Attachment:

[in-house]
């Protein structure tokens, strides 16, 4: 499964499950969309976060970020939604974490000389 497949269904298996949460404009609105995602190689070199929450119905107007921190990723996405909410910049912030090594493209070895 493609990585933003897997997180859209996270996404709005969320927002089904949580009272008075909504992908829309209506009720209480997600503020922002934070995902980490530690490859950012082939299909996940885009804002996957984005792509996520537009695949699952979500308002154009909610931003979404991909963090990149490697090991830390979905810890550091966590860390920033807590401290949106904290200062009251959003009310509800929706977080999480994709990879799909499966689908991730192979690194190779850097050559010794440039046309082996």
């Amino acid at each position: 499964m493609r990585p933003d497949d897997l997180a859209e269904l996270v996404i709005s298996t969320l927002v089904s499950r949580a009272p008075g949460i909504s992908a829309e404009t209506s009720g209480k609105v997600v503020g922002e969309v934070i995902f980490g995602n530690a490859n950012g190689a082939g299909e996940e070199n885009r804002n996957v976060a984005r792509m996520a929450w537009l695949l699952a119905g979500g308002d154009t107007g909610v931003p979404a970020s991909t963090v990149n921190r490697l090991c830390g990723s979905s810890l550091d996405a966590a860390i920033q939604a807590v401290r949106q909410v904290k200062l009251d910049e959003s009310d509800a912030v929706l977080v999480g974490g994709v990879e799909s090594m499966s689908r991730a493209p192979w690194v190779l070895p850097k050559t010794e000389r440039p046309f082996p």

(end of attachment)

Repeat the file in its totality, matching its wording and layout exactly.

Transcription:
[in-house]
């Protein structure tokens, strides 16, 4: 499964499950969309976060970020939604974490000389 497949269904298996949460404009609105995602190689070199929450119905107007921190990723996405909410910049912030090594493209070895 493609990585933003897997997180859209996270996404709005969320927002089904949580009272008075909504992908829309209506009720209480997600503020922002934070995902980490530690490859950012082939299909996940885009804002996957984005792509996520537009695949699952979500308002154009909610931003979404991909963090990149490697090991830390979905810890550091966590860390920033807590401290949106904290200062009251959003009310509800929706977080999480994709990879799909499966689908991730192979690194190779850097050559010794440039046309082996």
């Amino acid at each position: 499964m493609r990585p933003d497949d897997l997180a859209e269904l996270v996404i709005s298996t969320l927002v089904s499950r949580a009272p008075g949460i909504s992908a829309e404009t209506s009720g209480k609105v997600v503020g922002e969309v934070i995902f980490g995602n530690a490859n950012g190689a082939g299909e996940e070199n885009r804002n996957v976060a984005r792509m996520a929450w537009l695949l699952a119905g979500g308002d154009t107007g909610v931003p979404a970020s991909t963090v990149n921190r490697l090991c830390g990723s979905s810890l550091d996405a966590a860390i920033q939604a807590v401290r949106q909410v904290k200062l009251d910049e959003s009310d509800a912030v929706l977080v999480g974490g994709v990879e799909s090594m499966s689908r991730a493209p192979w690194v190779l070895p850097k050559t010794e000389r440039p046309f082996p």